In the third and last part of our small series about electric cars, battery or hydrogen-powered, we compare these two concepts once again, look at the respective dangers, and draw a conclusion as to which one has the best chances for the future.

HERE is part 1 of the series Mobility of the Future – Battery or hydrogen or both?
HERE is part 2 of the series Mobility of the Future – Battery or hydrogen or both?

Fuel cells are getting cheaper

Audi and Hyundai are working on the development of a production series of cars with fuel cells. “By 2025, we will have significantly more than 20 electrified models on offer: Plug-in hybrids, electric cars, and a limited series of a first model with fuel cells,” said Audi boss Bram Schot last year. “It is our goal to become the leading premium brand for electric cars by the middle of the next decade and to sell 800,000 electric cars per year.” Dr. Nikolai Ardey, head of Powertrain Development at Ingolstadt, went one step further and said that the currently still very high costs for a car with a fuel cell could be significantly reduced.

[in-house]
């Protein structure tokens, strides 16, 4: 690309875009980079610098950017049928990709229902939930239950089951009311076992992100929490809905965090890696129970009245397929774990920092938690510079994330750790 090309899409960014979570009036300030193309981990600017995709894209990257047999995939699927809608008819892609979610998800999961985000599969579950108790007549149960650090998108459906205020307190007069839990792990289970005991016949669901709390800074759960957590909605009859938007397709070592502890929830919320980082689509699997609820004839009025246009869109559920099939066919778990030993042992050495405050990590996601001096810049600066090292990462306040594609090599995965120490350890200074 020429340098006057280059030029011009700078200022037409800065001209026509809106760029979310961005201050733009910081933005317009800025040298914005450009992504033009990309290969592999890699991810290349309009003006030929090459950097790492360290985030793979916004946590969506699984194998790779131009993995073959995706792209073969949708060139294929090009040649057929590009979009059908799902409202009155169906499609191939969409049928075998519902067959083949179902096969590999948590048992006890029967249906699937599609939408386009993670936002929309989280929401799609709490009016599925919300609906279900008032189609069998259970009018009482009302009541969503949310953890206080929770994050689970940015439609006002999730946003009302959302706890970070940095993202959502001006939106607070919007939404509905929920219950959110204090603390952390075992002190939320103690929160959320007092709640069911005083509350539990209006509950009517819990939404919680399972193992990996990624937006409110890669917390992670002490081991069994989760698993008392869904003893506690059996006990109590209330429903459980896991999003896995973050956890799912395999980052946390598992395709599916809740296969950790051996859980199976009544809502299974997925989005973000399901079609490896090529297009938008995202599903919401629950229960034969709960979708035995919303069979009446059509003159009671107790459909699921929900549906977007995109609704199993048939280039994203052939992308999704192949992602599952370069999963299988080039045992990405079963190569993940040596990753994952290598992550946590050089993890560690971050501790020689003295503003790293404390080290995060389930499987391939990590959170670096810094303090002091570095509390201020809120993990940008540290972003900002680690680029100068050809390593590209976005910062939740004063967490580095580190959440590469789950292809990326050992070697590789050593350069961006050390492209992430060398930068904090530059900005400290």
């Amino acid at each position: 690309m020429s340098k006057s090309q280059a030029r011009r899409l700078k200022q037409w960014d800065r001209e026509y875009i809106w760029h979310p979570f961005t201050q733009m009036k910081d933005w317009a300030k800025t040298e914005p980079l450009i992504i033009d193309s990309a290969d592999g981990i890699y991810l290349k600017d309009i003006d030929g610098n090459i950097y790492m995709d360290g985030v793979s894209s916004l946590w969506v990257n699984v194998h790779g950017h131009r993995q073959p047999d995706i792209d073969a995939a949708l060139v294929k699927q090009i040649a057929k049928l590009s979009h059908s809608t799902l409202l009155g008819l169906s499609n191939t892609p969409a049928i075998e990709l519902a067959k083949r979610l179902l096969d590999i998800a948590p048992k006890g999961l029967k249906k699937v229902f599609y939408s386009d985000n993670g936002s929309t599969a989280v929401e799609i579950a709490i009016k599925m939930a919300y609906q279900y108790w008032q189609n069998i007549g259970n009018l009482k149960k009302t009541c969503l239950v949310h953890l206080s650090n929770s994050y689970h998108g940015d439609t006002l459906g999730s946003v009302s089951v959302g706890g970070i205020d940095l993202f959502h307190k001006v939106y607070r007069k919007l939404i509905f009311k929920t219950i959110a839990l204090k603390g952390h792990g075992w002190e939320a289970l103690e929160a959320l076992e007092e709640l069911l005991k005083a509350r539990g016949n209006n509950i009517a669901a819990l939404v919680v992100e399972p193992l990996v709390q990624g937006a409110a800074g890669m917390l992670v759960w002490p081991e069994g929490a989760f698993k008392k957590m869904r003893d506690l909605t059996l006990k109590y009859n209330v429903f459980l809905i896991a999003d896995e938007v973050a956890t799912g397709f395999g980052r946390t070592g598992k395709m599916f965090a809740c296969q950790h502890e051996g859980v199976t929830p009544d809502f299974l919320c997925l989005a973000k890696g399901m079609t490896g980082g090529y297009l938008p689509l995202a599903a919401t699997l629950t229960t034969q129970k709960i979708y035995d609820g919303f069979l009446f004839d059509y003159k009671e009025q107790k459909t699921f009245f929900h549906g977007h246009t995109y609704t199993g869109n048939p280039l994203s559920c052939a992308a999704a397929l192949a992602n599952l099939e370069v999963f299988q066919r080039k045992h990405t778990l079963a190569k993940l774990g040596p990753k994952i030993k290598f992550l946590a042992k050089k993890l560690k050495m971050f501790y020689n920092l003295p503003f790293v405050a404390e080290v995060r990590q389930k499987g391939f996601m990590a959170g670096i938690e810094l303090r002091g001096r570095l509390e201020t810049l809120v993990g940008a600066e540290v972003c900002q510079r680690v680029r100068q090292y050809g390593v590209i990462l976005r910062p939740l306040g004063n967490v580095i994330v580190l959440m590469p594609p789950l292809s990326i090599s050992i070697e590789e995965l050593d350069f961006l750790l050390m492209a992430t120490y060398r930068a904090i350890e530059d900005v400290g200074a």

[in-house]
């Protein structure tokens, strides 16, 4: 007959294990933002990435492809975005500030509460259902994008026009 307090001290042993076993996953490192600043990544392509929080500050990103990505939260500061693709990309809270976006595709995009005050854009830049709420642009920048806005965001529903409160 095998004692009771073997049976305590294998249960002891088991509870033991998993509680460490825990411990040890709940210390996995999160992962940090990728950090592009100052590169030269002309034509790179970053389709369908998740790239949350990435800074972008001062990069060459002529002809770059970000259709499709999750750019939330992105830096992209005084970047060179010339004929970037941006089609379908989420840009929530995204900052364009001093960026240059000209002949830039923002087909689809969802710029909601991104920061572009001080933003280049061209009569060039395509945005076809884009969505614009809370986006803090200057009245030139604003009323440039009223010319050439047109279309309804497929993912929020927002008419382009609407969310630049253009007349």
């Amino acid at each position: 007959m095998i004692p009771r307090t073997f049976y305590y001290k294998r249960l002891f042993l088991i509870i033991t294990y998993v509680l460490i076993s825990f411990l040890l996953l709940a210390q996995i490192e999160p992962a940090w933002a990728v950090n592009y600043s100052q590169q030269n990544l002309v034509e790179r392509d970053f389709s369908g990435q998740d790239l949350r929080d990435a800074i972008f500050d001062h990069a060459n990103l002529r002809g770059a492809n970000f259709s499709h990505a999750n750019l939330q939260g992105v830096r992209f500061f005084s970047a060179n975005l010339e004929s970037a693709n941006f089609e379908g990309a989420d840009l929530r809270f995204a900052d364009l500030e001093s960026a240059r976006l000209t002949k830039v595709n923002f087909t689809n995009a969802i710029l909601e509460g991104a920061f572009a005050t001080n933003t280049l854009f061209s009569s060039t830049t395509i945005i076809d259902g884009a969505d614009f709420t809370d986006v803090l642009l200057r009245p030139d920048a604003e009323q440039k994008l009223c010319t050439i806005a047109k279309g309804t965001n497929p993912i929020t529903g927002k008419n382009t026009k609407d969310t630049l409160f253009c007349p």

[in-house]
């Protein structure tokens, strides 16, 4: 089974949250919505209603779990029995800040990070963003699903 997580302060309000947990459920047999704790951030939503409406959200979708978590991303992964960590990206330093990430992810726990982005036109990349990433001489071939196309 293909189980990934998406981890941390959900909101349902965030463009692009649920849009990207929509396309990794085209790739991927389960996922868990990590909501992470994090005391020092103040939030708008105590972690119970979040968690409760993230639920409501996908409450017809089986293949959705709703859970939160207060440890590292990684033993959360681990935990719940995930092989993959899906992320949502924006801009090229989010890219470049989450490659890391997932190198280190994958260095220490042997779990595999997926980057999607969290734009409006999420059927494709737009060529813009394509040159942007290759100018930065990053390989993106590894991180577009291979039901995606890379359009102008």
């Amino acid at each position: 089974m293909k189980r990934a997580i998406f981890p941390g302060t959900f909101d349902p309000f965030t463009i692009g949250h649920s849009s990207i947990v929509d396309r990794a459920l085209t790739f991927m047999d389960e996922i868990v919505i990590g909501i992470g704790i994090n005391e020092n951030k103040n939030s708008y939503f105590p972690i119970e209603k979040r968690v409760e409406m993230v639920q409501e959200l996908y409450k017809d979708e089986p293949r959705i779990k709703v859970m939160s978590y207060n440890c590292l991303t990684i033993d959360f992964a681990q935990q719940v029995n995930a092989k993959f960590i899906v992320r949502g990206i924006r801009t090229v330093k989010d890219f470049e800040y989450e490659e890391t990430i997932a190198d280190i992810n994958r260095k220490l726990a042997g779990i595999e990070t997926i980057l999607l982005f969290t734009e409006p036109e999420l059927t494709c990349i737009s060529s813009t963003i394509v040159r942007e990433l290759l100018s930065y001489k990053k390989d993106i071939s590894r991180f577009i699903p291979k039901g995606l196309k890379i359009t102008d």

“If, after 2025, you come up with about 100,000 units per year, which is a quite achievable figure for a company like Volkswagen, you can assume that the price of a fuel cell can be reduced by about a third to a quarter,” Arday said in an interview with Springer Professional.

The Mercedes EQC © Daimler

Currently, the list price of Toyota Mirai is just under 80,000 euros, a Hyundai Nexo costs around 10,000 euros less. As for those costs, a big factor is the fuel cell, since one of the materials used is platinum, rare and therefore extremely expensive. However, according to Professor Christian Mohrdiek, Managing Director of Mercedes-Benz Fuel Cell GmbH and responsible for fuel cell development witin the Daimler Group, platinum is “no longer the biggest cost factor in the development of the fuel cell”.